(Photo | Courtesy of Friends Of The Children)
Navigating childhood trauma can be difficult, in more than one way. For parents, teachers and other adults involved in the child’s life, it can be difficult to know how or when to help, and what can even be done. For the child, it can be very difficult to communicate tough emotions in a clear and healthy way. One way of helping kids navigate trauma that has seen plenty of statistical success is a mentorship program, or simply, providing that child with a healthy role model who understands the issue well and can help the child through the trauma.
This is the basis of the nonprofit Friends Of The Children. Founded in Portland about 30 years ago by Duncan Cambpell, the nonprofit made its way to Central Oregon about five years ago thanks to Kim Hatfield, the original executive director of the Central Oregon branch. The current Executive Director, Rachel Cardwell, says that this expansion was indicative of the entire organization.
“It all started in Portland, but things expanded quite a bit in the last decade,” Cardwell said. “It felt like hyperspeed. We used to just be one chapter out of a few, but now we see new ones get added every year.”
Each chapter of Friends Of The Children operates as a mentorship program for children who are experiencing trauma in some form. A detail that sets this nonprofit apart is that each mentor is a full-time employee, and they can therefore dedicate a lot of time and energy into their position. “Each of our mentors is a full-time employee,” Cardwell said. “We make sure each one either has experience with the same type of trauma a child is going through or experience in the form of education and clinical work.”
The logic of hiring mentors who have experienced the same kind of trauma as a child in the program lies in the idea that those mentors should have an understanding of how to overcome the barriers that the trauma will present to the child. For example, a mentor who has dealt with and healed from eating disorders will likely be able to help a child navigate the issues that eating disorders can cause.
The trauma each child has can vary, but Friends Of The Children uses a system of measurement that allows them to accurately assess the needs of each child. The ACEs system (short for Adverse Childhood Experiences) was coined in a study conducted by the Centers for Disease Control and Kaiser Permanente in the mid-1990s. The goal of the study was to discover how early-childhood trauma affected certain outcomes in adult life, and researchers found a direct link between childhood trauma and adult onset of chronic disease, incarceration, and employment challenges.
Things like having divorced parents, experiencing any kind of abuse or neglect, growing up food insecure, a family member struggling with substance abuse and more are all forms of ACEs. The more ACEs someone has, the more likely they are to experience adverse effects in their adult life, like incarceration, substance abuse, abusive relationships and more.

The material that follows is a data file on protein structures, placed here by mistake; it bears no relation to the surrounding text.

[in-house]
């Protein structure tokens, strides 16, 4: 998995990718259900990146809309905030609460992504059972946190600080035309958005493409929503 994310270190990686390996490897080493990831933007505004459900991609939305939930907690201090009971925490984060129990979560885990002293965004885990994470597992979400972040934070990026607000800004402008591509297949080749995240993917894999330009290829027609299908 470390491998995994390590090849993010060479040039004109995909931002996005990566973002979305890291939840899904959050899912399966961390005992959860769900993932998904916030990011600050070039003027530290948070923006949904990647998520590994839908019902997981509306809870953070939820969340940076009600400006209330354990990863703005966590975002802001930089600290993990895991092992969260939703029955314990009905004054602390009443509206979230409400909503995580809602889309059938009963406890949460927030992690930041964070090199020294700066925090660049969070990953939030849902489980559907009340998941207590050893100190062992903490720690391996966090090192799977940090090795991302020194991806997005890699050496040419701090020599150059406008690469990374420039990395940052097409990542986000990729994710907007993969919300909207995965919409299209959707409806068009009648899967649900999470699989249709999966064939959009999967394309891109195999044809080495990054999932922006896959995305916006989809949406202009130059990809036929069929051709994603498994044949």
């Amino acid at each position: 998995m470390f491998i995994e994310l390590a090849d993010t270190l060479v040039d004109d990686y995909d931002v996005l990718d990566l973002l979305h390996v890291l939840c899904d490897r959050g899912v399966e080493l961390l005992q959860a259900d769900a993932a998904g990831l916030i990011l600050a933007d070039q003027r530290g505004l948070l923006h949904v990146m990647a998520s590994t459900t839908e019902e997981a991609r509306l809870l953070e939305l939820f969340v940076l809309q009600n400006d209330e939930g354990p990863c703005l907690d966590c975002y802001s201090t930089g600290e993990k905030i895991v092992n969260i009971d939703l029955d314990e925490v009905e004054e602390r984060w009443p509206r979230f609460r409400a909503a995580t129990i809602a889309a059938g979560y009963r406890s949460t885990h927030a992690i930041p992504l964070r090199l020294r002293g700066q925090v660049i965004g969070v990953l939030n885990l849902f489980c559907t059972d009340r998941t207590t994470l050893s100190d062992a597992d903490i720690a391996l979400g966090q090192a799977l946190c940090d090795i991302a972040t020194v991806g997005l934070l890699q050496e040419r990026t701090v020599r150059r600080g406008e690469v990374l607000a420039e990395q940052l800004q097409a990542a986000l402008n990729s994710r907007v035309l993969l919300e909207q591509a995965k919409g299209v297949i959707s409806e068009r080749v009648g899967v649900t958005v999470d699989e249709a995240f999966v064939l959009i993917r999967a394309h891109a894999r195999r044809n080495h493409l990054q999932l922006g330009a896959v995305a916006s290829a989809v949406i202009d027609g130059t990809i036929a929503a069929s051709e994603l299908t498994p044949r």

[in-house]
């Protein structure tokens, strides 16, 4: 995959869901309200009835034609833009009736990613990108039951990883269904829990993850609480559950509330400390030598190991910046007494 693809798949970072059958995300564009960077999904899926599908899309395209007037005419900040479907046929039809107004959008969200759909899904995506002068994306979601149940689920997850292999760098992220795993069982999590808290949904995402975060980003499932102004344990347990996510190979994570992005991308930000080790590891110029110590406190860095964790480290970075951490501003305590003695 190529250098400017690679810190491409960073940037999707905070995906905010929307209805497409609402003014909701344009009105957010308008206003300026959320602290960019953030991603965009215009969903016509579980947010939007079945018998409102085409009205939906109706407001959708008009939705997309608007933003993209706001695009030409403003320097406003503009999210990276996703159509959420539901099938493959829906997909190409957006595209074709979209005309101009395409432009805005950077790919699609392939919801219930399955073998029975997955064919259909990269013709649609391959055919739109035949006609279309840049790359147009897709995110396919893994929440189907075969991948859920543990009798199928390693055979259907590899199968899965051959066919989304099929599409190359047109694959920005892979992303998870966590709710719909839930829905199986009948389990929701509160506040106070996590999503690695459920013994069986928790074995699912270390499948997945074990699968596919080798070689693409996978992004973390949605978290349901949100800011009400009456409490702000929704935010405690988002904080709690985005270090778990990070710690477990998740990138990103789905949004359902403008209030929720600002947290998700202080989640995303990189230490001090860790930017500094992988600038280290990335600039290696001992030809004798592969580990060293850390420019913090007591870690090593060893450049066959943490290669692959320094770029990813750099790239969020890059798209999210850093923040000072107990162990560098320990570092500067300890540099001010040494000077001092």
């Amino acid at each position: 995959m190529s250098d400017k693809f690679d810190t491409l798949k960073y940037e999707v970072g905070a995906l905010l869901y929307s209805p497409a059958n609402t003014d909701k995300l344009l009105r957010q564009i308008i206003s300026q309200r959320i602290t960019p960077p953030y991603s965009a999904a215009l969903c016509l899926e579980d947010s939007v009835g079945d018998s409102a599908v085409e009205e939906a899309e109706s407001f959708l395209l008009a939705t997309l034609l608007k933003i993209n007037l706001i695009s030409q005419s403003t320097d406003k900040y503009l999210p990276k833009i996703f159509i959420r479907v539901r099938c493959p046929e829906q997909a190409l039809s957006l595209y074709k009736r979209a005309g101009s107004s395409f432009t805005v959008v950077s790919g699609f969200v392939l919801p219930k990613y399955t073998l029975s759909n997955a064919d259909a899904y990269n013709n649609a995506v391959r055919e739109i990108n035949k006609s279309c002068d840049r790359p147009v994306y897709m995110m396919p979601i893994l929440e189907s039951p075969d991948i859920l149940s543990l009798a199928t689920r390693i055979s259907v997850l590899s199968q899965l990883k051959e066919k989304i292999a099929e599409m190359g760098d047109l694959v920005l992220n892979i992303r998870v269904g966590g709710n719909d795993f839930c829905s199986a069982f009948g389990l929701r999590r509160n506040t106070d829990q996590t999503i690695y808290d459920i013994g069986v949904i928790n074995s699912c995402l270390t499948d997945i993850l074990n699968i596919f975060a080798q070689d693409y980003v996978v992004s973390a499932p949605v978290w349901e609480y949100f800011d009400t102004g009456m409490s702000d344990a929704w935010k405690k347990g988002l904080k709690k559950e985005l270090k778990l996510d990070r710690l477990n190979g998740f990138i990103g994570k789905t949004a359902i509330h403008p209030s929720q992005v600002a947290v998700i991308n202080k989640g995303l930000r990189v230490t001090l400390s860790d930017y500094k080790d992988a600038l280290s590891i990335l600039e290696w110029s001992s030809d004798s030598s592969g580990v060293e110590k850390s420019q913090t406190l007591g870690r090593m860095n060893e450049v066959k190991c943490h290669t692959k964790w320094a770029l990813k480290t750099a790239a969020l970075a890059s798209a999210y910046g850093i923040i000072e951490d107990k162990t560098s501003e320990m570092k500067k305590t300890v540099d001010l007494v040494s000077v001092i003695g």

“The average child in our program has about six ACEs in their life, before kindergarten,” Cardwell said. “The goal of our mentors is to provide that child with a consistent good role model so that the child can grow up to become a healthy adult.”
The reason this is so important is related to the concept of generational trauma. A traumatized person, or someone with a few ACEs, is far more likely to traumatize their children, as well. This creates a cycle where trauma creates more trauma, which is also why Friends Of The Children aims to work with each child until they become an adult and graduate high school.
The results of the program speak for themselves. Eighty-three percent of participants graduate high school, even when 50 percent of their parents did not. Ninety-three percent stay away from the juvenile justice system, even though 60 percent of their parents were impacted by the legal system. Ninety-eight percent waited until after their teen years to have kids, despite the fact that 85 percent of them were raised by teen parents. In many measurable ways, Friends Of This Kids breaks the cycle of trauma.
Aside from improving the lives of many people, there is an economic component to this nonprofit that should interest community members. The Harvard Business School Association of Oregon found that each child who graduates high school after entering the program saves the state close to $900,000. Social programs cost money to upkeep, and the success of the nonprofit program makes graduates so much less likely to rely on social programs that the state ends up saving money in the long run.
To support a statistical force for good like Friends Of The Children, consider stopping by their November 4 fundraiser, the “Friendraiser,” and consider getting involved by checking out their website.